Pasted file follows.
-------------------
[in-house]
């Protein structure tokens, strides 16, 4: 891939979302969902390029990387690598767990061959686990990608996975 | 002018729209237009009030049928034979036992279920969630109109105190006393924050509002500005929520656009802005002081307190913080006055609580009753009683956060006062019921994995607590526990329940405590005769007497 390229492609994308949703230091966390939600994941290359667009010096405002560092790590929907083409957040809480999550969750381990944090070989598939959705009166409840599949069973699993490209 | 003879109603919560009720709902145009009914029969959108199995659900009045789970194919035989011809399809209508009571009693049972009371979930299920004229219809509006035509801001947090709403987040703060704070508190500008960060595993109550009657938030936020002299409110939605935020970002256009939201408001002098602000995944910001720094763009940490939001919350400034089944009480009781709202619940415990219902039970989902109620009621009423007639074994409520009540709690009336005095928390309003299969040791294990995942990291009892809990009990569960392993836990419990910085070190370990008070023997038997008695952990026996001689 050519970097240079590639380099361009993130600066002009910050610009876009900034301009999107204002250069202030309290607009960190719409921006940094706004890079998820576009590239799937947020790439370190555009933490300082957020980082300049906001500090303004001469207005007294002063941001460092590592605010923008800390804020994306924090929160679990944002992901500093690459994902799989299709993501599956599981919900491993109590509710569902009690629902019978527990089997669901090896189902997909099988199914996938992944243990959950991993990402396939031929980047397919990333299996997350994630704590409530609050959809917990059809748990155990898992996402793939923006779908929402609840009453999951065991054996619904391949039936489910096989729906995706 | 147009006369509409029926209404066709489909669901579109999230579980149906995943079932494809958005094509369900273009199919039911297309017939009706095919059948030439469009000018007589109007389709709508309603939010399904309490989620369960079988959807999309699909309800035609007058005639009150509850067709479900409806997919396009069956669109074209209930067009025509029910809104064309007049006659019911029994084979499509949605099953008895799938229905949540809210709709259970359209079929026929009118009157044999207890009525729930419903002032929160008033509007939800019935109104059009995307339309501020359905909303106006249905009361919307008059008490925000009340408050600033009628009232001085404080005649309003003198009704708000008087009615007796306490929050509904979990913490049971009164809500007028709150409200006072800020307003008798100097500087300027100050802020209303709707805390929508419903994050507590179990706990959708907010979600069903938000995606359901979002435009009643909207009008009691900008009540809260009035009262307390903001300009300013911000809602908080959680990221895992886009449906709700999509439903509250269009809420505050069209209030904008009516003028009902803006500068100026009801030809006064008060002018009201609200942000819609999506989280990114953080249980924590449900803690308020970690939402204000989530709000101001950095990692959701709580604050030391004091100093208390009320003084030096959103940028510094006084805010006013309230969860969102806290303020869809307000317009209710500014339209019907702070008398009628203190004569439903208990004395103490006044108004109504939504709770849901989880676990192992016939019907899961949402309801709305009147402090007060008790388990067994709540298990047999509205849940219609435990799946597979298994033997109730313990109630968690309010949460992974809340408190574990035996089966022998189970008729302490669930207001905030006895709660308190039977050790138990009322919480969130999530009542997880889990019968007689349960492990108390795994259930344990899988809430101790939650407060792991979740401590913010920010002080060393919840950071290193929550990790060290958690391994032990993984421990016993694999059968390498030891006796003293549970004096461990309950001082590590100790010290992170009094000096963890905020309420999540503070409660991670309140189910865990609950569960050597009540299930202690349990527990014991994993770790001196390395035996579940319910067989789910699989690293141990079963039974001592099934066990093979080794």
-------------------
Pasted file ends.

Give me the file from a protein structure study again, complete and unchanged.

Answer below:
[in-house]
């Protein structure tokens, strides 16, 4: 891939979302969902390029990387690598767990061959686990990608996975 | 002018729209237009009030049928034979036992279920969630109109105190006393924050509002500005929520656009802005002081307190913080006055609580009753009683956060006062019921994995607590526990329940405590005769007497 390229492609994308949703230091966390939600994941290359667009010096405002560092790590929907083409957040809480999550969750381990944090070989598939959705009166409840599949069973699993490209 | 003879109603919560009720709902145009009914029969959108199995659900009045789970194919035989011809399809209508009571009693049972009371979930299920004229219809509006035509801001947090709403987040703060704070508190500008960060595993109550009657938030936020002299409110939605935020970002256009939201408001002098602000995944910001720094763009940490939001919350400034089944009480009781709202619940415990219902039970989902109620009621009423007639074994409520009540709690009336005095928390309003299969040791294990995942990291009892809990009990569960392993836990419990910085070190370990008070023997038997008695952990026996001689 050519970097240079590639380099361009993130600066002009910050610009876009900034301009999107204002250069202030309290607009960190719409921006940094706004890079998820576009590239799937947020790439370190555009933490300082957020980082300049906001500090303004001469207005007294002063941001460092590592605010923008800390804020994306924090929160679990944002992901500093690459994902799989299709993501599956599981919900491993109590509710569902009690629902019978527990089997669901090896189902997909099988199914996938992944243990959950991993990402396939031929980047397919990333299996997350994630704590409530609050959809917990059809748990155990898992996402793939923006779908929402609840009453999951065991054996619904391949039936489910096989729906995706 | 147009006369509409029926209404066709489909669901579109999230579980149906995943079932494809958005094509369900273009199919039911297309017939009706095919059948030439469009000018007589109007389709709508309603939010399904309490989620369960079988959807999309699909309800035609007058005639009150509850067709479900409806997919396009069956669109074209209930067009025509029910809104064309007049006659019911029994084979499509949605099953008895799938229905949540809210709709259970359209079929026929009118009157044999207890009525729930419903002032929160008033509007939800019935109104059009995307339309501020359905909303106006249905009361919307008059008490925000009340408050600033009628009232001085404080005649309003003198009704708000008087009615007796306490929050509904979990913490049971009164809500007028709150409200006072800020307003008798100097500087300027100050802020209303709707805390929508419903994050507590179990706990959708907010979600069903938000995606359901979002435009009643909207009008009691900008009540809260009035009262307390903001300009300013911000809602908080959680990221895992886009449906709700999509439903509250269009809420505050069209209030904008009516003028009902803006500068100026009801030809006064008060002018009201609200942000819609999506989280990114953080249980924590449900803690308020970690939402204000989530709000101001950095990692959701709580604050030391004091100093208390009320003084030096959103940028510094006084805010006013309230969860969102806290303020869809307000317009209710500014339209019907702070008398009628203190004569439903208990004395103490006044108004109504939504709770849901989880676990192992016939019907899961949402309801709305009147402090007060008790388990067994709540298990047999509205849940219609435990799946597979298994033997109730313990109630968690309010949460992974809340408190574990035996089966022998189970008729302490669930207001905030006895709660308190039977050790138990009322919480969130999530009542997880889990019968007689349960492990108390795994259930344990899988809430101790939650407060792991979740401590913010920010002080060393919840950071290193929550990790060290958690391994032990993984421990016993694999059968390498030891006796003293549970004096461990309950001082590590100790010290992170009094000096963890905020309420999540503070409660991670309140189910865990609950569960050597009540299930202690349990527990014991994993770790001196390395035996579940319910067989789910699989690293141990079963039974001592099934066990093979080794």